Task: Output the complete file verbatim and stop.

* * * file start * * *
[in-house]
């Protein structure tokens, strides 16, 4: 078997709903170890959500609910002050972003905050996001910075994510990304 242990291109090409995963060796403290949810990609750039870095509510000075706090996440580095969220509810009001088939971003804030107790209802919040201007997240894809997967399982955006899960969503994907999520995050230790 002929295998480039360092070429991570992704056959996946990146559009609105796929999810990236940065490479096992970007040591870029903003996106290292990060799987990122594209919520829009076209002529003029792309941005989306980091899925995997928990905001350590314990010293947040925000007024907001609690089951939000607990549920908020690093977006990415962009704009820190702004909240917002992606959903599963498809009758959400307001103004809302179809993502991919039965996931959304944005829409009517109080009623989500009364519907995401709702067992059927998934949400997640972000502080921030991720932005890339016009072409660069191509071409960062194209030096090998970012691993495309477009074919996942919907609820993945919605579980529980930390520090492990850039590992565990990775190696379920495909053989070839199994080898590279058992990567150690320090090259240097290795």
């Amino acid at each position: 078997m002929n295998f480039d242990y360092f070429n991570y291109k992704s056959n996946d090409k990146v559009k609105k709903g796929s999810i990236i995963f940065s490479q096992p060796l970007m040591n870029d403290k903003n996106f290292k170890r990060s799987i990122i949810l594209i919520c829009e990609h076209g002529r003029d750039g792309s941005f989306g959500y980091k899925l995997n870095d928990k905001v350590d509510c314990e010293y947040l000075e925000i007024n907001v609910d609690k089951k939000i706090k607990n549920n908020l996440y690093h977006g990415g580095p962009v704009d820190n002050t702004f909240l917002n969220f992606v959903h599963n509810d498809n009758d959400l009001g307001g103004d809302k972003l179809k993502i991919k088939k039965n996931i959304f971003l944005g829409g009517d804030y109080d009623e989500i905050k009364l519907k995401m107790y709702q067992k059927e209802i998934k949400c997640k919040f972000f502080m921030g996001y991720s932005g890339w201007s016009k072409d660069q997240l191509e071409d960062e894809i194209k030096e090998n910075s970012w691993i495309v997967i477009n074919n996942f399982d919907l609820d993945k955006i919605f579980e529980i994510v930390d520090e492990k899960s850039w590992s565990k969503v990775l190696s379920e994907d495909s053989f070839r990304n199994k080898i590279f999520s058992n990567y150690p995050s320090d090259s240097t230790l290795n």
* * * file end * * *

[in-house]
């Protein structure tokens, strides 16, 4: 078997709903170890959500609910002050972003905050996001910075994510990304 242990291109090409995963060796403290949810990609750039870095509510000075706090996440580095969220509810009001088939971003804030107790209802919040201007997240894809997967399982955006899960969503994907999520995050230790 002929295998480039360092070429991570992704056959996946990146559009609105796929999810990236940065490479096992970007040591870029903003996106290292990060799987990122594209919520829009076209002529003029792309941005989306980091899925995997928990905001350590314990010293947040925000007024907001609690089951939000607990549920908020690093977006990415962009704009820190702004909240917002992606959903599963498809009758959400307001103004809302179809993502991919039965996931959304944005829409009517109080009623989500009364519907995401709702067992059927998934949400997640972000502080921030991720932005890339016009072409660069191509071409960062194209030096090998970012691993495309477009074919996942919907609820993945919605579980529980930390520090492990850039590992565990990775190696379920495909053989070839199994080898590279058992990567150690320090090259240097290795």
């Amino acid at each position: 078997m002929n295998f480039d242990y360092f070429n991570y291109k992704s056959n996946d090409k990146v559009k609105k709903g796929s999810i990236i995963f940065s490479q096992p060796l970007m040591n870029d403290k903003n996106f290292k170890r990060s799987i990122i949810l594209i919520c829009e990609h076209g002529r003029d750039g792309s941005f989306g959500y980091k899925l995997n870095d928990k905001v350590d509510c314990e010293y947040l000075e925000i007024n907001v609910d609690k089951k939000i706090k607990n549920n908020l996440y690093h977006g990415g580095p962009v704009d820190n002050t702004f909240l917002n969220f992606v959903h599963n509810d498809n009758d959400l009001g307001g103004d809302k972003l179809k993502i991919k088939k039965n996931i959304f971003l944005g829409g009517d804030y109080d009623e989500i905050k009364l519907k995401m107790y709702q067992k059927e209802i998934k949400c997640k919040f972000f502080m921030g996001y991720s932005g890339w201007s016009k072409d660069q997240l191509e071409d960062e894809i194209k030096e090998n910075s970012w691993i495309v997967i477009n074919n996942f399982d919907l609820d993945k955006i919605f579980e529980i994510v930390d520090e492990k899960s850039w590992s565990k969503v990775l190696s379920e994907d495909s053989f070839r990304n199994k080898i590279f999520s058992n990567y150690p995050s320090d090259s240097t230790l290795n």